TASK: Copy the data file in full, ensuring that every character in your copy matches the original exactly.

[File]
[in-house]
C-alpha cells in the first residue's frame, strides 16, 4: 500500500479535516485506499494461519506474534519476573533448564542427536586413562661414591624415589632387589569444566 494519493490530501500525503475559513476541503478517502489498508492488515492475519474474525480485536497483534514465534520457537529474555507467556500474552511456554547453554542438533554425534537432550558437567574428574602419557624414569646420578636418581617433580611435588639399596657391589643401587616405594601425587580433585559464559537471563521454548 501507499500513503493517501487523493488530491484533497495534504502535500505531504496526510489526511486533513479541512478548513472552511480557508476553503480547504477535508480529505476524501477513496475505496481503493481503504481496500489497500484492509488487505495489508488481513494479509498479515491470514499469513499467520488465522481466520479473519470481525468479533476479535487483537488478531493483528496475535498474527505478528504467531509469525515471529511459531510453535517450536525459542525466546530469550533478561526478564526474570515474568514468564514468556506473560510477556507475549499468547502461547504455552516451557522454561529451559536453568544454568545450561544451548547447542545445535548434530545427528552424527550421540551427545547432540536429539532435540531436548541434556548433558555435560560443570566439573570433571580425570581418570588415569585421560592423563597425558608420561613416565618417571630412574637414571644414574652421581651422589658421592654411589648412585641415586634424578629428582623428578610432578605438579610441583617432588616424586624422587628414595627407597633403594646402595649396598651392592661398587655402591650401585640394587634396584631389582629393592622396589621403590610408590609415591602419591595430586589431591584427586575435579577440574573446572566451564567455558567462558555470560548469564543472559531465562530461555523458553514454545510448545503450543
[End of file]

[in-house]
C-alpha cells in the first residue's frame, strides 16, 4: 500500500479535516485506499494461519506474534519476573533448564542427536586413562661414591624415589632387589569444566 494519493490530501500525503475559513476541503478517502489498508492488515492475519474474525480485536497483534514465534520457537529474555507467556500474552511456554547453554542438533554425534537432550558437567574428574602419557624414569646420578636418581617433580611435588639399596657391589643401587616405594601425587580433585559464559537471563521454548 501507499500513503493517501487523493488530491484533497495534504502535500505531504496526510489526511486533513479541512478548513472552511480557508476553503480547504477535508480529505476524501477513496475505496481503493481503504481496500489497500484492509488487505495489508488481513494479509498479515491470514499469513499467520488465522481466520479473519470481525468479533476479535487483537488478531493483528496475535498474527505478528504467531509469525515471529511459531510453535517450536525459542525466546530469550533478561526478564526474570515474568514468564514468556506473560510477556507475549499468547502461547504455552516451557522454561529451559536453568544454568545450561544451548547447542545445535548434530545427528552424527550421540551427545547432540536429539532435540531436548541434556548433558555435560560443570566439573570433571580425570581418570588415569585421560592423563597425558608420561613416565618417571630412574637414571644414574652421581651422589658421592654411589648412585641415586634424578629428582623428578610432578605438579610441583617432588616424586624422587628414595627407597633403594646402595649396598651392592661398587655402591650401585640394587634396584631389582629393592622396589621403590610408590609415591602419591595430586589431591584427586575435579577440574573446572566451564567455558567462558555470560548469564543472559531465562530461555523458553514454545510448545503450543